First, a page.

‘Veera Mangai’ Velu Nachiyar – The Joan of Arc of India

Written by: Nevetha Yogarajah

2008 Indian postage stamp released in commemoration of Rani ‘Veera Mangai’ Velu Nachchiyar. SOURCE: www.liveindia.com

2008 Indian postage stamp released in commemoration of Rani ‘Veera Mangai’ Velu Nachchiyar. Source: www.liveindia.com

In 1730 AD, the South Indian Kingdom of Ramnad (modern day Tamil Nadu), welcomed the birth of a new heir to the throne. From a young age, this royal child was trained in martial arts, horse riding, and archery; and taught to be proficient in Tamil, English, French, and Urdu. Mannar Sellamuthu Sethupathy and Rani Sakandhimuthal spared no expense in ensuring that the new heir would be given all of the skills of a competent warrior; little did they know that their successor, ‘Veera Mangai’ Velu Nachiyar, would one day become the first revolutionary to successfully oppose the British rule of Tamil Nadu.

At 16, Velu Nachiyar was married into the Royal family of Sivagangai, to Muthuvaduganathaperiya Udayathevar. Velu Nachiyar and daughter, Vellachi Nachiyar, were forced to flee into exile following the death of Udayathevar and his second wife during a battle against the British. Over a period of eight years, Velu Nachiyar amassed an army and sought out powerful allies in Gopala Nayaker and Haider Ali. In 1780, Velu Nachiyar successfully fought and overturned the British rule in Sivagangai. Rani Velu Nachiyar ruled her regained kingdom for ten years, after which she turned the rein of the Sivagangai kingdom to her allies – the Maruthu brothers. The Rani died some time later, circa 1790.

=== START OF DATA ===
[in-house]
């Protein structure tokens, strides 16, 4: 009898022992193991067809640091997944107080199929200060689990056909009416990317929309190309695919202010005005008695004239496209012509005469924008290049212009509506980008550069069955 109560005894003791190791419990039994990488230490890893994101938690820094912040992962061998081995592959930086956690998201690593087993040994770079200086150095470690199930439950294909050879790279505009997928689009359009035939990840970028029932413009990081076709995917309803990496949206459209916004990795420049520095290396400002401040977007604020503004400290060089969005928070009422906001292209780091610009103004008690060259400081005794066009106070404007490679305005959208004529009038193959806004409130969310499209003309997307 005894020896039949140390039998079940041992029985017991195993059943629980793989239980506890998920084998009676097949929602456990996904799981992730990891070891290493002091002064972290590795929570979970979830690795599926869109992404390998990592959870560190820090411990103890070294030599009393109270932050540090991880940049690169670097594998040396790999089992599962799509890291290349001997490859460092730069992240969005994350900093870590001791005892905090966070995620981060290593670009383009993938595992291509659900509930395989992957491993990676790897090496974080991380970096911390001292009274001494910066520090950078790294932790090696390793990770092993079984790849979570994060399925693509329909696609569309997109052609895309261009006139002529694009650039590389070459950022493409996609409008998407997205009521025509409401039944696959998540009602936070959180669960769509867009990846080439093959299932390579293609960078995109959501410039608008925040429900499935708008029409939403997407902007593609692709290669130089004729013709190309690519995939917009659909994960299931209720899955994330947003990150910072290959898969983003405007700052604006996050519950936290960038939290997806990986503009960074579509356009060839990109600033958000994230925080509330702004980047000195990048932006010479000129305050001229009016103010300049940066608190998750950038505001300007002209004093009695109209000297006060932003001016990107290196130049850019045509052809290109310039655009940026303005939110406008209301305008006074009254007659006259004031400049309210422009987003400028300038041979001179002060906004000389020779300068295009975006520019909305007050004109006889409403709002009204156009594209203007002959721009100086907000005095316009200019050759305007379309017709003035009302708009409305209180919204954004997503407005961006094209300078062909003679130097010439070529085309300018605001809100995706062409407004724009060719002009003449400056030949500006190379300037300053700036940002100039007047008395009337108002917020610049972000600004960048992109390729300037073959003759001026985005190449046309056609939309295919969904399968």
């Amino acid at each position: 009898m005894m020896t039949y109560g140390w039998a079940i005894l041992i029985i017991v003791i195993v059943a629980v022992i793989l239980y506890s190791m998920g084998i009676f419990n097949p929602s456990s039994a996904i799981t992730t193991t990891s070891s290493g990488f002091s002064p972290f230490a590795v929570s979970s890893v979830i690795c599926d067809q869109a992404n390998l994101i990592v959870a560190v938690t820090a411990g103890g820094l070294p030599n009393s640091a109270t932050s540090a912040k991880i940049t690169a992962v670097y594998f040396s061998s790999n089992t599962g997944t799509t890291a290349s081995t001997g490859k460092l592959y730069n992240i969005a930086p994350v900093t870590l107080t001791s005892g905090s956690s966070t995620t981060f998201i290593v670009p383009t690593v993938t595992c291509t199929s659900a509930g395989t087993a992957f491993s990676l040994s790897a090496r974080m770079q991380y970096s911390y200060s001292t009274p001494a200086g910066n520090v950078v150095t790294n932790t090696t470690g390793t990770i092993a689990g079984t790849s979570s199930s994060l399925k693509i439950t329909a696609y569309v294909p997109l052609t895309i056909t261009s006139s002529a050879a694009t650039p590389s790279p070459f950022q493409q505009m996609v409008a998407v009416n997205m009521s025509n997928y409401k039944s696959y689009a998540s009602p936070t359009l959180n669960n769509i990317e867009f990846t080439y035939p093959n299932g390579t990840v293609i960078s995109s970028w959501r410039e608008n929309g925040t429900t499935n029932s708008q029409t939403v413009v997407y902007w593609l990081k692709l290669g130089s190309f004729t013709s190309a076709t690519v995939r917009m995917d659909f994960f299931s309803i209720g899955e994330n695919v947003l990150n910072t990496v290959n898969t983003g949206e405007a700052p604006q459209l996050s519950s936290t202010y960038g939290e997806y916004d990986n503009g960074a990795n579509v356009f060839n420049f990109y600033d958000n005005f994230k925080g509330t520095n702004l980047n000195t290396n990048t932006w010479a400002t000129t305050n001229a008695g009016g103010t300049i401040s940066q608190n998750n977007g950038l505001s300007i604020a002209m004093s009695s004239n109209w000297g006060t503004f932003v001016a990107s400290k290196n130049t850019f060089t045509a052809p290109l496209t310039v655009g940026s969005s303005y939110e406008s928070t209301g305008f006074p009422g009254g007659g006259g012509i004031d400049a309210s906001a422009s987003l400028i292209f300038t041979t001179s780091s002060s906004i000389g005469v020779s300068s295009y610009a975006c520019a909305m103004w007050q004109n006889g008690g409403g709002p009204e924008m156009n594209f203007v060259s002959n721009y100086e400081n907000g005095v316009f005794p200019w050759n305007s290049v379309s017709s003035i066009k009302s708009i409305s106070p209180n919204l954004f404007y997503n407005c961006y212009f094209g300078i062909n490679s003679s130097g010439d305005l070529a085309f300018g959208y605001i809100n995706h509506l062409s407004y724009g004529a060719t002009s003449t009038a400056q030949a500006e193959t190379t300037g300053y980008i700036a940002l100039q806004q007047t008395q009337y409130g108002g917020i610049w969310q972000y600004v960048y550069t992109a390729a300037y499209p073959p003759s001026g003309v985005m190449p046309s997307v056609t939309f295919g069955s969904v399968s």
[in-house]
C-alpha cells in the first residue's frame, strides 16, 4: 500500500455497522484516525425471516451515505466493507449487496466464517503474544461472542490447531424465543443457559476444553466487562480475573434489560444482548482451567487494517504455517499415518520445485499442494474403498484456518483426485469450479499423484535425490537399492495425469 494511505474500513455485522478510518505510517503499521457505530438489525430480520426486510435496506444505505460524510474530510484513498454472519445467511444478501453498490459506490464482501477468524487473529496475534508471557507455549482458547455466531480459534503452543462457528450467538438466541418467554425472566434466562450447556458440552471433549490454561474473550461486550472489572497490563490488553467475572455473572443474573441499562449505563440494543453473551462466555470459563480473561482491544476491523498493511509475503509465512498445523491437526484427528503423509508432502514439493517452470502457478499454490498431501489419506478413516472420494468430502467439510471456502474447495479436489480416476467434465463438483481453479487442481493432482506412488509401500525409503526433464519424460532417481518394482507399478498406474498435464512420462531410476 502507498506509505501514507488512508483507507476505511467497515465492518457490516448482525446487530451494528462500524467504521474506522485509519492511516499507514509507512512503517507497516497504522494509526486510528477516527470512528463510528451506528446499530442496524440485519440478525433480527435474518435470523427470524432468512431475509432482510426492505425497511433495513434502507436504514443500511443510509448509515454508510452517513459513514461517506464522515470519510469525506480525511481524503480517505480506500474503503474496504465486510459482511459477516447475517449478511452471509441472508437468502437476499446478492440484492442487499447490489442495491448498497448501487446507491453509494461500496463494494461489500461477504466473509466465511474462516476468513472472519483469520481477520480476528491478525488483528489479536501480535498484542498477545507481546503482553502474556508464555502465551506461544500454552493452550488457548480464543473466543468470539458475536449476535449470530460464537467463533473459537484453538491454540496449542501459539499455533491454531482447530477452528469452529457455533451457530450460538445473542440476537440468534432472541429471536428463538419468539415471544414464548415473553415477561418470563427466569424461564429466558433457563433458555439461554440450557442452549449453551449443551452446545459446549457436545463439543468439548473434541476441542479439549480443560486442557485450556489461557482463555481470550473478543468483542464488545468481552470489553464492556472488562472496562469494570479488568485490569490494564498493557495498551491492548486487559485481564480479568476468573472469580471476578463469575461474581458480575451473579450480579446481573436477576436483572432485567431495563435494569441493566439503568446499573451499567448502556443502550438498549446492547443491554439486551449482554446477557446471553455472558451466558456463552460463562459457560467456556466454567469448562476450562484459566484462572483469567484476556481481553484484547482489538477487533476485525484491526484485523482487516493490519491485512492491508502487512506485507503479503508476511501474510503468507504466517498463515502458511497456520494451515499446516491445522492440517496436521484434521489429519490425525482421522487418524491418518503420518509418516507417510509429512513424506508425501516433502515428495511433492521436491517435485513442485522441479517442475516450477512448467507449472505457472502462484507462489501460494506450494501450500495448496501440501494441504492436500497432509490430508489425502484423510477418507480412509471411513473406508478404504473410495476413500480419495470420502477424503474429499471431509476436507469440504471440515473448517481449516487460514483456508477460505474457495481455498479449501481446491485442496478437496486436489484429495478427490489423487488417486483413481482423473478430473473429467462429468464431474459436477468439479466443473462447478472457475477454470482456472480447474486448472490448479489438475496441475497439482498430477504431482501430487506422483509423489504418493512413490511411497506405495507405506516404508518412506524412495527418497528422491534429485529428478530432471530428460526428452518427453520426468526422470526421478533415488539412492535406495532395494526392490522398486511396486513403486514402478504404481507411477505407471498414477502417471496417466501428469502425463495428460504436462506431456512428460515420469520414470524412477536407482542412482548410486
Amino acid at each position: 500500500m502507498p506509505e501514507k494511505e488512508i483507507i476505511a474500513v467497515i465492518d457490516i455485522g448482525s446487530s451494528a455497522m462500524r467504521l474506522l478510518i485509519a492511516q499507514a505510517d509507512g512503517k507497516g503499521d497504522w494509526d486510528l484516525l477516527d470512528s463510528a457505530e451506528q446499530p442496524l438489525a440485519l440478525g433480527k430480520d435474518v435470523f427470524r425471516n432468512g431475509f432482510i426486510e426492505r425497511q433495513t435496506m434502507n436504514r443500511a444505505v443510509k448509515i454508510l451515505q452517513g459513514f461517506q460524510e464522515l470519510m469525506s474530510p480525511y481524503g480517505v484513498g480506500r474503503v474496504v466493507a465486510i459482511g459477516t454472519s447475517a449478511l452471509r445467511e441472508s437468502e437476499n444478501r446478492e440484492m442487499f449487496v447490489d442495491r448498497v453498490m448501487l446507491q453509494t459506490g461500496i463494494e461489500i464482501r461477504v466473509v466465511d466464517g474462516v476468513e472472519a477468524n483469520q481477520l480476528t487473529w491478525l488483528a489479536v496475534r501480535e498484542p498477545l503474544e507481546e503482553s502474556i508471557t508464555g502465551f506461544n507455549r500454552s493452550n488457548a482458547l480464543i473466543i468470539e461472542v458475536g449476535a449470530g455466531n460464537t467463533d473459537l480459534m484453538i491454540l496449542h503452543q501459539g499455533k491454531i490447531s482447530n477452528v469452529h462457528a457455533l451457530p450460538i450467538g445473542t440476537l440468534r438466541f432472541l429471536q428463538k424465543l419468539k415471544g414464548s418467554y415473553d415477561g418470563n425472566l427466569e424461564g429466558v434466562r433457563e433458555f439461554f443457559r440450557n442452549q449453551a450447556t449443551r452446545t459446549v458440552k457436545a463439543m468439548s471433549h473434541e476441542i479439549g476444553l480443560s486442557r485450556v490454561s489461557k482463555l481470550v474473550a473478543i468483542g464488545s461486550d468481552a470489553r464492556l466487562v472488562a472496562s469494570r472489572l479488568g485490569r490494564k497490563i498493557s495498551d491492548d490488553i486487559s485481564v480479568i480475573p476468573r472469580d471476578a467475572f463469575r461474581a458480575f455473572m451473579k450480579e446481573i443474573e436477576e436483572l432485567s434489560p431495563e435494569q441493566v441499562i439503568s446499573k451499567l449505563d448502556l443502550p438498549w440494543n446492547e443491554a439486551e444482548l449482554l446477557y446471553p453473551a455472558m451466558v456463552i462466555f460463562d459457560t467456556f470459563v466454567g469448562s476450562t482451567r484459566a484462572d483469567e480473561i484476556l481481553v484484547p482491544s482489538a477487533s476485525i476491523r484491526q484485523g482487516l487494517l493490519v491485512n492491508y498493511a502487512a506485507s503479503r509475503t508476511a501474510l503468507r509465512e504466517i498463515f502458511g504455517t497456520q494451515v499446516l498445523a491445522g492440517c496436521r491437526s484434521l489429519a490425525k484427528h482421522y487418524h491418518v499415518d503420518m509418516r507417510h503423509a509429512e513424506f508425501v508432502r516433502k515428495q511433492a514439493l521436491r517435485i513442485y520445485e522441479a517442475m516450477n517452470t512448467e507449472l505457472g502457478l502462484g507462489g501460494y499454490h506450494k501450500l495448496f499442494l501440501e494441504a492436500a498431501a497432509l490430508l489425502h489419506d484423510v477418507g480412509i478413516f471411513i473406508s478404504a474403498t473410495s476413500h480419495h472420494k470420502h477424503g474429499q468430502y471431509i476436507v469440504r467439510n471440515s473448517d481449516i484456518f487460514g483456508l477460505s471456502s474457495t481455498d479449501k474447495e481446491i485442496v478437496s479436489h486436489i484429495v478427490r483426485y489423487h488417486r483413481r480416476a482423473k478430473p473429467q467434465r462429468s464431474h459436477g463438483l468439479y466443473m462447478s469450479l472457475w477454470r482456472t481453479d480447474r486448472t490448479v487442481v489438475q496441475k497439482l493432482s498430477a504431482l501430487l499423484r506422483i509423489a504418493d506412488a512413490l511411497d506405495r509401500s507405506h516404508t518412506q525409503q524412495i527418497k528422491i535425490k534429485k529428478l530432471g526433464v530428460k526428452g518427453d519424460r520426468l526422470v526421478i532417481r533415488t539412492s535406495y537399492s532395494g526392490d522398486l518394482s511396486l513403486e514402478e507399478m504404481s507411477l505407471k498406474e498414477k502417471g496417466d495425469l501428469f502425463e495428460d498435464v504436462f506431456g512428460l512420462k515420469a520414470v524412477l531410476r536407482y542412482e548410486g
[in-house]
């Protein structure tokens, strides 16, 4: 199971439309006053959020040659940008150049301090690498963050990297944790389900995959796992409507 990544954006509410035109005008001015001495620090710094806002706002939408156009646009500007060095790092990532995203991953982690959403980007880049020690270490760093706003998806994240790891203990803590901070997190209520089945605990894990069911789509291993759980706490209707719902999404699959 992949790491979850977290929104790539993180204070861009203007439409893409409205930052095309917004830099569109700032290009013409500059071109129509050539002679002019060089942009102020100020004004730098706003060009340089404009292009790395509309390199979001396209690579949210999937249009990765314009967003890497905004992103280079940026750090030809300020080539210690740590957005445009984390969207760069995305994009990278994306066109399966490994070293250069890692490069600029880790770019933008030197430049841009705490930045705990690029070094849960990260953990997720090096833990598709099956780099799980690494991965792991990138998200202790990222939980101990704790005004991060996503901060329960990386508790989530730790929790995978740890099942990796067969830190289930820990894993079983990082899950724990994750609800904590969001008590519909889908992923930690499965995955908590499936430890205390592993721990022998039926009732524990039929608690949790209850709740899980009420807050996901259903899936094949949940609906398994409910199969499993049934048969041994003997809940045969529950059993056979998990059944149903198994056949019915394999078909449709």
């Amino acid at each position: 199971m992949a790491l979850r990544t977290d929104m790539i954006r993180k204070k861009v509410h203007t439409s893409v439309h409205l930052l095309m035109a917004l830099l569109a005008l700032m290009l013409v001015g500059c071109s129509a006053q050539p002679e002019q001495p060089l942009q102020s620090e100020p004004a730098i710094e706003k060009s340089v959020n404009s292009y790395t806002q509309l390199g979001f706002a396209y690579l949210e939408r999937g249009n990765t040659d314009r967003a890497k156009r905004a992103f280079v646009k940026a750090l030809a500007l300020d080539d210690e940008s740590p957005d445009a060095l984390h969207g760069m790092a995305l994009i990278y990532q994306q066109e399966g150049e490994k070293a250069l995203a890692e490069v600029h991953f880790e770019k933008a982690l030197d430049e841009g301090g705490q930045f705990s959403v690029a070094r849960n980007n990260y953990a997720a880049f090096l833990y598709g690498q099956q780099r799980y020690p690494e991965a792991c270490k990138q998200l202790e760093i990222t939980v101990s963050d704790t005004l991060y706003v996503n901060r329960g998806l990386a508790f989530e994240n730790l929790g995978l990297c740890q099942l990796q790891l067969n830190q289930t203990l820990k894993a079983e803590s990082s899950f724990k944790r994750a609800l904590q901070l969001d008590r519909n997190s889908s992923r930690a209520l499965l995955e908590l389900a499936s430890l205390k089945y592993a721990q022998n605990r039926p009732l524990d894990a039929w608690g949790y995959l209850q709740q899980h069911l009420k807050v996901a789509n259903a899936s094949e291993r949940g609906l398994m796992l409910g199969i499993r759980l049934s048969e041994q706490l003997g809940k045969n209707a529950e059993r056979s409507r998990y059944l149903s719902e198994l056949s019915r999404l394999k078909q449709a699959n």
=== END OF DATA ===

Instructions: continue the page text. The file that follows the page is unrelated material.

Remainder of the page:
Rani Velu Nachiyar was the first ever female warrior to challenge the British Empire in the Indian War of Independence. As such, she redefined the role of women within the Indian freedom fighting revolution. With the majority of men at the time behind bars, she mobilized a women’s artillery. This army was named Udayaal in honour of the Rani’s adopted daughter, who died after detonating a British arsenal. Veluni Nachiyar is also credited to have created the first human suicide attack: Kuyili, a female soldier, doused herself in oil, entered a British-owned ammunitions storage, and destroyed the facility by self-immolation.

On December 31st, 2008, the Indian Postal Service released a commemorative postage stamp to pay tribute to the great valour exhibited by Rani ‘Veera Mangai’ Velu Nachiyar. She holds the distinction of being the first queen to victoriously reclaim a kingdom from British rule in India, and is thus referred to by some scholars as the ‘Joan of Arc of India’.



Nevetha Yogarajah is an active chemist, working towards obtaining her Masters degree in Environmental Applied Science. A certified coffee-holic, Nevetha may be short in height but she’s never short in energy!

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